Wanted: Dead or Alive. (And in the case of Steve McQueen, that’s wanted dead.)*
There’s been quite enough class-warfare bashing of the living wealthy to last us for a bit. It’s high time we started paying more attention to the real problem haunting our economy, and that’s the vast discrepancy between the earnings of dead celebrities and those of the plain old dead. Talk about an earnings gap.
Apparently, Forbes agrees with me that this needs to be exposed, because last week they published a listing of the top-earning dead celebrities.
Michael Jackson heads the list. His haul, between October 2009 and October 2010, was $275M, which Forbes points out is is more than the income of the next twelve dead celebrities on the list combined.
Life Death is so unfair! Even among the ultra-long night of the living dead, there are hideous and profound inequalities. And then when you figure in the rest of us who won’t be earning one red cent after we’re gone, given the pushing up daisies pays squat…well, death stinks.
Of course, Jackson’s fortune likely got a shot in the arm by his untimely death in 2009. We’ll see how his death-to-date gross stacks up next to that of Elvis Presley in another 20 or so years.
Elvis is #2 on the hit parade of top earning dead celebs. He took in $60M, which would pay for an awful lot of peanut-butter-and-bacon sandwiches and diamond encrusted TCB belts, if only El and the boys were here to enjoy them. Elvis is up $5M from the prior year, an excellent performance in this bad economy. He may not be able to sustain the same level of growth moving forward, however. Past performance is no guarantee of future results, and The King had a good outing last year thanks to the celebration of his 75th birthday, and to the launch of something called the Elvis Presley Cirque du Soleil spectacular. (Skinny Elvis, I presume.)
It’s not all singing and moonwalking in the after life earnings biz, however.
The #3 position is held by J.R.R. Tolkien, who grossed a cool $50M. Talk about Lord of the Rings! Unfortunately, J.R.R. was not able to take any of the $50M with himself to Middle Earth.
Charles Schulz came in fourth, at $33M. Some of that comes from Met Life, I’m sure, but does he earn anything from Snoop Dogg, I wonder. John Lennon placed 5th, at $17M. And poor Steig Larsson died before any of his lucrative works were published. If he’d lived, he would have brought in $15M this past year. (Note to self: add writing best-selling trilogy to bucket list; make sure this particular item is completed well before hitting said bucket.) Dr. Seuss earned $11M, and close at his heels was Albert Einstein, who made $10M, thanks in part to Baby Einstein, “Chrysler’s Ram brand truck ads and a collection of A.J. Morgan “geek chic” glasses.”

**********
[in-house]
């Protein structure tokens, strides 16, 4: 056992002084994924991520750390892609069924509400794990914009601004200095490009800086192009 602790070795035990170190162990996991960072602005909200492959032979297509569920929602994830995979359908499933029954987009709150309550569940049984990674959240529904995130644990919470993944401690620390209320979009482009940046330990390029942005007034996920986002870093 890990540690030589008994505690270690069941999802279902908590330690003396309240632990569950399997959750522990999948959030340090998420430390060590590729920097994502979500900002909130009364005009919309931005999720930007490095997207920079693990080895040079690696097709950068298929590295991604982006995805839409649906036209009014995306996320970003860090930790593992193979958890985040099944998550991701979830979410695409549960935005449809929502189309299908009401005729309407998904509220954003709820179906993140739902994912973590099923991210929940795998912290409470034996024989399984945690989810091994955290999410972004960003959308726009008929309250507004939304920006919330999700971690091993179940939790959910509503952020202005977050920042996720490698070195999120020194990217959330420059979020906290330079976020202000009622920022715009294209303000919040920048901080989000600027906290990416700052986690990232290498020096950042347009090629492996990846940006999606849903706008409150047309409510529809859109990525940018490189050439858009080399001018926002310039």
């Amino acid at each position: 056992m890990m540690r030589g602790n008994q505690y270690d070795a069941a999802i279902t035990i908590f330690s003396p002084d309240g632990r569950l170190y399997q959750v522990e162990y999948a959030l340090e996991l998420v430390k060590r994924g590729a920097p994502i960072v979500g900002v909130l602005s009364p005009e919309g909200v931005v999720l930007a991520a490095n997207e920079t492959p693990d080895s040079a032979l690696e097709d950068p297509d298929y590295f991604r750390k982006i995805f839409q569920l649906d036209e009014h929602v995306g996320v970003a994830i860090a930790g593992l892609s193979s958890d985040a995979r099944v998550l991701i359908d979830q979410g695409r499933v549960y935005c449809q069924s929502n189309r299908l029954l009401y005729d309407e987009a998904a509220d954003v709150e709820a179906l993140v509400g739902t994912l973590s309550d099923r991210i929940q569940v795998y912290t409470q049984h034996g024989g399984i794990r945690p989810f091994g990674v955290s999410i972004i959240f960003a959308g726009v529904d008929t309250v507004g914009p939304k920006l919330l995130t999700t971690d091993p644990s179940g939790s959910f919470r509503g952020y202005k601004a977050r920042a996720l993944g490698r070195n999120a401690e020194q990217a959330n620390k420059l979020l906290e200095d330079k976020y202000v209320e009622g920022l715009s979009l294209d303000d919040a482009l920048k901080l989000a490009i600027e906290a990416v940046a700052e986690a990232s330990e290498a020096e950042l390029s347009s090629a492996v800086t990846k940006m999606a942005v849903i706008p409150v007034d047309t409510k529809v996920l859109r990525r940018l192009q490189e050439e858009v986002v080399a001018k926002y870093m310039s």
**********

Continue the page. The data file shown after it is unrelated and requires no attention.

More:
Einstein’s personality rights are handled by Corbis Greenlight, which also manages fellow top earning dead celeb Steve McQueen, tied for 11. Let’s go, alright.** (Further note to self: contact Corbis Greenlight; inform them that you have a ‘nice personality’ and are planning on writing best selling trilogy, topic t.b.d. Ask if they’d consider personality rights even without best-selling trilogy. I could do “geek chic” glasses.)
Along with Einstein and McQueen, Corbis also manages the Wright Brothers, Maria Callas, and Mae West. Albert Einstein and Mae West. Hmmmmm. Is that an equation in your pocket, or are you just happy to see me?
The list is rounded out by George Steinbrenner, Richard Rodgers, Jim Hendrix, Steve McQueen, and Aaron Spelling.
I’d say that Steinbrenner’s the dark horse, here. He’s only been dead for a few months, and already he’s cracked the top dead celebrity earner list.
And harrumph, harrumph.
Bad enough these folks earn a lot more in one year after death than most of us do beforehand in toto.
There’s another thing that’s bugging me here.
Just as there’s a gender gap in the here and now, it apparently lasts ad infinitum. Guess we’ll have to wait for J.K. Rowling to die before some one on the distaff side cracks the afterlife’s glass ceiling.
*For those who don’t recall black and white TV, Steve McQueen starred as bounty hunter Josh Randall in the 1950’s series Wanted: Dead or Alive.
**Randall’s catch phrase was “Let’s go,” pronounced/mumbled as “Lezzzgo.”
And a doff of the Pink Slip chapeau to my husband, who pointed the Forbes article out to me.